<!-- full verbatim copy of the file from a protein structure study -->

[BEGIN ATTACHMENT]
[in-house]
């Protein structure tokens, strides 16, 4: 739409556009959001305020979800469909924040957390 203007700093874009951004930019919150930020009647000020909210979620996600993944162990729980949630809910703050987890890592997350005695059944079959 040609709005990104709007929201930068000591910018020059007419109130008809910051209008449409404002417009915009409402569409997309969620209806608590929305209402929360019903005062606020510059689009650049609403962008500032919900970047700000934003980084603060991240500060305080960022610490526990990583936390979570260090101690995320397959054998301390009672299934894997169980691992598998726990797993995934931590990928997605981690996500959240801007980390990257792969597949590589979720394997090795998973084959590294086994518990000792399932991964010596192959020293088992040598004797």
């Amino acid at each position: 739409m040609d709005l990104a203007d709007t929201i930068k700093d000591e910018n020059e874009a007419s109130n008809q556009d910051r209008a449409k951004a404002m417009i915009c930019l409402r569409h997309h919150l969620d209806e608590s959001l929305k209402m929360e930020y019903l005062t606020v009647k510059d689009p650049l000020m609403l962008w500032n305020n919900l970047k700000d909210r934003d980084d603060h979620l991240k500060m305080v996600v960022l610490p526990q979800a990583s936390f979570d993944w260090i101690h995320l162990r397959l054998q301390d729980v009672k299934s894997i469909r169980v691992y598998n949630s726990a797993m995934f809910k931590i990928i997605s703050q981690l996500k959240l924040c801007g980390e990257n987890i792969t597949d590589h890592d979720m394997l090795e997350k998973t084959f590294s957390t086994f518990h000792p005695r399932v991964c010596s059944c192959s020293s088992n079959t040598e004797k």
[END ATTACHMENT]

[in-house]
């Protein structure tokens, strides 16, 4: 739409556009959001305020979800469909924040957390 203007700093874009951004930019919150930020009647000020909210979620996600993944162990729980949630809910703050987890890592997350005695059944079959 040609709005990104709007929201930068000591910018020059007419109130008809910051209008449409404002417009915009409402569409997309969620209806608590929305209402929360019903005062606020510059689009650049609403962008500032919900970047700000934003980084603060991240500060305080960022610490526990990583936390979570260090101690995320397959054998301390009672299934894997169980691992598998726990797993995934931590990928997605981690996500959240801007980390990257792969597949590589979720394997090795998973084959590294086994518990000792399932991964010596192959020293088992040598004797």
């Amino acid at each position: 739409m040609d709005l990104a203007d709007t929201i930068k700093d000591e910018n020059e874009a007419s109130n008809q556009d910051r209008a449409k951004a404002m417009i915009c930019l409402r569409h997309h919150l969620d209806e608590s959001l929305k209402m929360e930020y019903l005062t606020v009647k510059d689009p650049l000020m609403l962008w500032n305020n919900l970047k700000d909210r934003d980084d603060h979620l991240k500060m305080v996600v960022l610490p526990q979800a990583s936390f979570d993944w260090i101690h995320l162990r397959l054998q301390d729980v009672k299934s894997i469909r169980v691992y598998n949630s726990a797993m995934f809910k931590i990928i997605s703050q981690l996500k959240l924040c801007g980390e990257n987890i792969t597949d590589h890592d979720m394997l090795e997350k998973t084959f590294s957390t086994f518990h000792p005695r399932v991964c010596s059944c192959s020293s088992n079959t040598e004797k």